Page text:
While understandably concerned about moral objections to the new health care act, the church has long supported the idea of expanding health care to more Americans. Church leaders reason that affordable, accessible health care is part of society’s obligation to its citizens.
Not everyone shares this view.
One of the outspoken critics of government supported health care is political commentator Glenn Beck. Last August, Beck lambasted health care reform, saying that people do not have a right to affordable health care.
“We have a right to health care, really?” Beck said on his radio program. “God doesn’t give health care. Man provides health care. So how can it be a right? If you are endowed by your Creator with certain unalienable rights, how can a God-given right be health care, unless Jesus comes down and starts to open up a clinic and heal us himself?”
Well it wasn’t exactly an endorsement from Jesus, but Beck got his answer Nov. 18, when Pope Benedict XVI, in a written message to participants at a health care ministry conference at the Vatican, said adequate health care was one of man’s “inalienable rights.”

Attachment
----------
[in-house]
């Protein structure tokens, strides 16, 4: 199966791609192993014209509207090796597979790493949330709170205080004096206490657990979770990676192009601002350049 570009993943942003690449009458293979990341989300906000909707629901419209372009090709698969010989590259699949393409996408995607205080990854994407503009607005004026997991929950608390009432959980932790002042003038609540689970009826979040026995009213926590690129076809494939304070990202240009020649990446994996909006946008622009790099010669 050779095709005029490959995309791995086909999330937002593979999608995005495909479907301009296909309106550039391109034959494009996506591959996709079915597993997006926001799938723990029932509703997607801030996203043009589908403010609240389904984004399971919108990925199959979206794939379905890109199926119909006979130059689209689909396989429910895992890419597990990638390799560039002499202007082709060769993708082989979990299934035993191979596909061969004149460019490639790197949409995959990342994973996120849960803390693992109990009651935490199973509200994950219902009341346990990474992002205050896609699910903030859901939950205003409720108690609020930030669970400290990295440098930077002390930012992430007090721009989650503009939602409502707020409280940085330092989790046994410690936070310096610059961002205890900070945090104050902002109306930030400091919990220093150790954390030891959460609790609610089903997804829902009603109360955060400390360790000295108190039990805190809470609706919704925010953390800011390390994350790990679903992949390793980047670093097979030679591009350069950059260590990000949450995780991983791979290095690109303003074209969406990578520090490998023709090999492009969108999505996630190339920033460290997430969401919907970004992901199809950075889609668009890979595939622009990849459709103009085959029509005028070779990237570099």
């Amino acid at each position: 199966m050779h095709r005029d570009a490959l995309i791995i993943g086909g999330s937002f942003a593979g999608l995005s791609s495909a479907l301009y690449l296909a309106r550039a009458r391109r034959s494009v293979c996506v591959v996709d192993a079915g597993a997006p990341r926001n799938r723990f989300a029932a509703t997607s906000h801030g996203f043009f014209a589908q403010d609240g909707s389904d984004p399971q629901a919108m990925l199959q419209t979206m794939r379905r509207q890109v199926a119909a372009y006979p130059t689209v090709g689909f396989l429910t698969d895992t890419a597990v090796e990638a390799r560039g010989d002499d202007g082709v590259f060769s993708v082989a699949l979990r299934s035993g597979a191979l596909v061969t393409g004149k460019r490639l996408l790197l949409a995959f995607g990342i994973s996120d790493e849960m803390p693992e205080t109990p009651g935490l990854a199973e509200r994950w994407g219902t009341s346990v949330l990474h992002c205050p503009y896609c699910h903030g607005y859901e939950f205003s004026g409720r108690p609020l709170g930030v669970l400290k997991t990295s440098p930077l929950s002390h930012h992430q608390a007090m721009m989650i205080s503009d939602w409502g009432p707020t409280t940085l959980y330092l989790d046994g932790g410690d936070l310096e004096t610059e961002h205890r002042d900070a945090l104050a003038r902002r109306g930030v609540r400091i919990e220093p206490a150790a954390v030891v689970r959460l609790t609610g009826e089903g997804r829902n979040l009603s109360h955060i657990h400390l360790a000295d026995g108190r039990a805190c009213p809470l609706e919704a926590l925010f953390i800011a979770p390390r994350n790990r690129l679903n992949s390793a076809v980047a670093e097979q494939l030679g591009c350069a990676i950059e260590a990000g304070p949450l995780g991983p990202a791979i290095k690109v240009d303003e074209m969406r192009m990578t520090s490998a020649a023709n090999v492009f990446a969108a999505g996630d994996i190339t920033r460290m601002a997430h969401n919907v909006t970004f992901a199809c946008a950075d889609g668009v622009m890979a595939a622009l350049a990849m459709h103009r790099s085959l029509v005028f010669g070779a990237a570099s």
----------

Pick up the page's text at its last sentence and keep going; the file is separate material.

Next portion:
“Justice in health care should be a priority of governments and international institutions,” said the pope’s message at the 25th International Conference of the Pontifical Council for Health Care Ministry. His words were echoed by Cardinal Tarcisio Bertone, Vatican secretary of state.
“Justice requires guaranteed universal access to health care,” he said, noting that basic medical care is “commonly accepted as a fundamental human right.”
Beck and all of the other talking heads who condemn the concept of health care for all people can take to the airwaves and blogs knowing that the vicar of Christ on earth supports universal health care as an unalienable right.